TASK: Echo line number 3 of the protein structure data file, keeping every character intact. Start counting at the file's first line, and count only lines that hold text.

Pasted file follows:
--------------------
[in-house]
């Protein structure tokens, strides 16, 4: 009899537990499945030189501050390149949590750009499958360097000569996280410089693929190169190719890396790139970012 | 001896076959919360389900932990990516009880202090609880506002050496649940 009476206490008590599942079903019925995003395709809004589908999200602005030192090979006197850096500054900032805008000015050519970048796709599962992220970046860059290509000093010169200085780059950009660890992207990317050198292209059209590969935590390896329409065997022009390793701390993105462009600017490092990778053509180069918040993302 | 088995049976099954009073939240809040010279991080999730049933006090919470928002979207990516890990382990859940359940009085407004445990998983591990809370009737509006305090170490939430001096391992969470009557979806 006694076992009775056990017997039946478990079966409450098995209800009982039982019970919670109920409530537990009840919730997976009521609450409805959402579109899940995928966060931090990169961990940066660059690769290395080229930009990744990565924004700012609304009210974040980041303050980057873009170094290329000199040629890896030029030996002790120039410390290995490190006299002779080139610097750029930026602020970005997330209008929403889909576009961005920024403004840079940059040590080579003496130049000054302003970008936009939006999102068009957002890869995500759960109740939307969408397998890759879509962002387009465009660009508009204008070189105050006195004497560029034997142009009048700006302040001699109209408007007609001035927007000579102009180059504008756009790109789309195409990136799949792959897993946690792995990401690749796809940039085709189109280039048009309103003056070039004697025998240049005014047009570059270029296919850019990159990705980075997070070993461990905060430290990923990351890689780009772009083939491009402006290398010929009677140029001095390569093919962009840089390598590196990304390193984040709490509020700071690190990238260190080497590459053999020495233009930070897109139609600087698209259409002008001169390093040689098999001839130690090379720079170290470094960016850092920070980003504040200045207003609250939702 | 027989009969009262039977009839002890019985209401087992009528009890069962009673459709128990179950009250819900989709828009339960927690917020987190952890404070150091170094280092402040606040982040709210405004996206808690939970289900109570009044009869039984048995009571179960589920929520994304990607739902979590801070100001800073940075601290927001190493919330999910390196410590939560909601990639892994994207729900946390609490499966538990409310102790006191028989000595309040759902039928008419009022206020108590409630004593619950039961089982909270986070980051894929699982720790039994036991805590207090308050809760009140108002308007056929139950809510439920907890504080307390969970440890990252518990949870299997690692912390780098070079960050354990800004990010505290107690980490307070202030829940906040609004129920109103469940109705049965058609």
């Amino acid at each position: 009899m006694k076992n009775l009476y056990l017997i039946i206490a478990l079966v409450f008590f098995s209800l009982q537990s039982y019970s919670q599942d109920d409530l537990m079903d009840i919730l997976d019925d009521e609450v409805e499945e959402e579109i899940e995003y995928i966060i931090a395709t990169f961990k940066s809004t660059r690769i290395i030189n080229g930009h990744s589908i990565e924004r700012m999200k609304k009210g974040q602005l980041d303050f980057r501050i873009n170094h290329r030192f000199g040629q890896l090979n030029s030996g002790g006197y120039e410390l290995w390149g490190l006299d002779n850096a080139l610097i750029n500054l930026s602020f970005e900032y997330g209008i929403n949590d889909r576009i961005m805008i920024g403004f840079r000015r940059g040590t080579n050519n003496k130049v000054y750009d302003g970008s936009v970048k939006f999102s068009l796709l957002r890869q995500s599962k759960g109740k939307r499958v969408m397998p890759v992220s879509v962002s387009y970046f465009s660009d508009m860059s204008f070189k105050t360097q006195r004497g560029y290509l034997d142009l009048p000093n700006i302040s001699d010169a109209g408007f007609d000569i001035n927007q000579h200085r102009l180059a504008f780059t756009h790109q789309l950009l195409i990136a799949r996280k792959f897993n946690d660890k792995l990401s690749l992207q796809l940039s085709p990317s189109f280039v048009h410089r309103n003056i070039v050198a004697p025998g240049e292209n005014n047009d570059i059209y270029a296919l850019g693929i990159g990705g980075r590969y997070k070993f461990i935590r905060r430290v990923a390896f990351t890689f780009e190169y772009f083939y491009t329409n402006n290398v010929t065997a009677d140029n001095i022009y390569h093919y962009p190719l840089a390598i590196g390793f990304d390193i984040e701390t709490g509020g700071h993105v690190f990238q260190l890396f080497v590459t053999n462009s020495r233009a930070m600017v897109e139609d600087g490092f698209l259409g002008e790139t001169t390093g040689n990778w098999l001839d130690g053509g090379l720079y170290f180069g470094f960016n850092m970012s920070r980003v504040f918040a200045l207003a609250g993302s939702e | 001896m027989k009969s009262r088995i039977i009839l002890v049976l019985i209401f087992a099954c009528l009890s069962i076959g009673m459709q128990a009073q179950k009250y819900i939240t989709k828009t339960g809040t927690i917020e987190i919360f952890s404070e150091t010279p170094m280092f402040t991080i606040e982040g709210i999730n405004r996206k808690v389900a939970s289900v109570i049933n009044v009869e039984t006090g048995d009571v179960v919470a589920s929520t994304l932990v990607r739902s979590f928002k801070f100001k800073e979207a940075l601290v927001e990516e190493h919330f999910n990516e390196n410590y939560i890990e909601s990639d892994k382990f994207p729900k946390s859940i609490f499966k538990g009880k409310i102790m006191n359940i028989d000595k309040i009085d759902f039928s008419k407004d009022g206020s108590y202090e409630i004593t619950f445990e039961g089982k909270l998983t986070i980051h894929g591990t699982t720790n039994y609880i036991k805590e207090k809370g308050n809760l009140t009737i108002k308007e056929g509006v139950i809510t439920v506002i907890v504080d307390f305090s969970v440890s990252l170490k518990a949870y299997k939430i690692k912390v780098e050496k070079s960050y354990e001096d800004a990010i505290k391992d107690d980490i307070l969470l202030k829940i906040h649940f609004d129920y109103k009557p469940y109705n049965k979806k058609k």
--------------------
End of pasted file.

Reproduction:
């Amino acid at each position: 009899m006694k076992n009775l009476y056990l017997i039946i206490a478990l079966v409450f008590f098995s209800l009982q537990s039982y019970s919670q599942d109920d409530l537990m079903d009840i919730l997976d019925d009521e609450v409805e499945e959402e579109i899940e995003y995928i966060i931090a395709t990169f961990k940066s809004t660059r690769i290395i030189n080229g930009h990744s589908i990565e924004r700012m999200k609304k009210g974040q602005l980041d303050f980057r501050i873009n170094h290329r030192f000199g040629q890896l090979n030029s030996g002790g006197y120039e410390l290995w390149g490190l006299d002779n850096a080139l610097i750029n500054l930026s602020f970005e900032y997330g209008i929403n949590d889909r576009i961005m805008i920024g403004f840079r000015r940059g040590t080579n050519n003496k130049v000054y750009d302003g970008s936009v970048k939006f999102s068009l796709l957002r890869q995500s599962k759960g109740k939307r499958v969408m397998p890759v992220s879509v962002s387009y970046f465009s660009d508009m860059s204008f070189k105050t360097q006195r004497g560029y290509l034997d142009l009048p000093n700006i302040s001699d010169a109209g408007f007609d000569i001035n927007q000579h200085r102009l180059a504008f780059t756009h790109q789309l950009l195409i990136a799949r996280k792959f897993n946690d660890k792995l990401s690749l992207q796809l940039s085709p990317s189109f280039v048009h410089r309103n003056i070039v050198a004697p025998g240049e292209n005014n047009d570059i059209y270029a296919l850019g693929i990159g990705g980075r590969y997070k070993f461990i935590r905060r430290v990923a390896f990351t890689f780009e190169y772009f083939y491009t329409n402006n290398v010929t065997a009677d140029n001095i022009y390569h093919y962009p190719l840089a390598i590196g390793f990304d390193i984040e701390t709490g509020g700071h993105v690190f990238q260190l890396f080497v590459t053999n462009s020495r233009a930070m600017v897109e139609d600087g490092f698209l259409g002008e790139t001169t390093g040689n990778w098999l001839d130690g053509g090379l720079y170290f180069g470094f960016n850092m970012s920070r980003v504040f918040a200045l207003a609250g993302s939702e | 001896m027989k009969s009262r088995i039977i009839l002890v049976l019985i209401f087992a099954c009528l009890s069962i076959g009673m459709q128990a009073q179950k009250y819900i939240t989709k828009t339960g809040t927690i917020e987190i919360f952890s404070e150091t010279p170094m280092f402040t991080i606040e982040g709210i999730n405004r996206k808690v389900a939970s289900v109570i049933n009044v009869e039984t006090g048995d009571v179960v919470a589920s929520t994304l932990v990607r739902s979590f928002k801070f100001k800073e979207a940075l601290v927001e990516e190493h919330f999910n990516e390196n410590y939560i890990e909601s990639d892994k382990f994207p729900k946390s859940i609490f499966k538990g009880k409310i102790m006191n359940i028989d000595k309040i009085d759902f039928s008419k407004d009022g206020s108590y202090e409630i004593t619950f445990e039961g089982k909270l998983t986070i980051h894929g591990t699982t720790n039994y609880i036991k805590e207090k809370g308050n809760l009140t009737i108002k308007e056929g509006v139950i809510t439920v506002i907890v504080d307390f305090s969970v440890s990252l170490k518990a949870y299997k939430i690692k912390v780098e050496k070079s960050y354990e001096d800004a990010i505290k391992d107690d980490i307070l969470l202030k829940i906040h649940f609004d129920y109103k009557p469940y109705n049965k979806k058609k």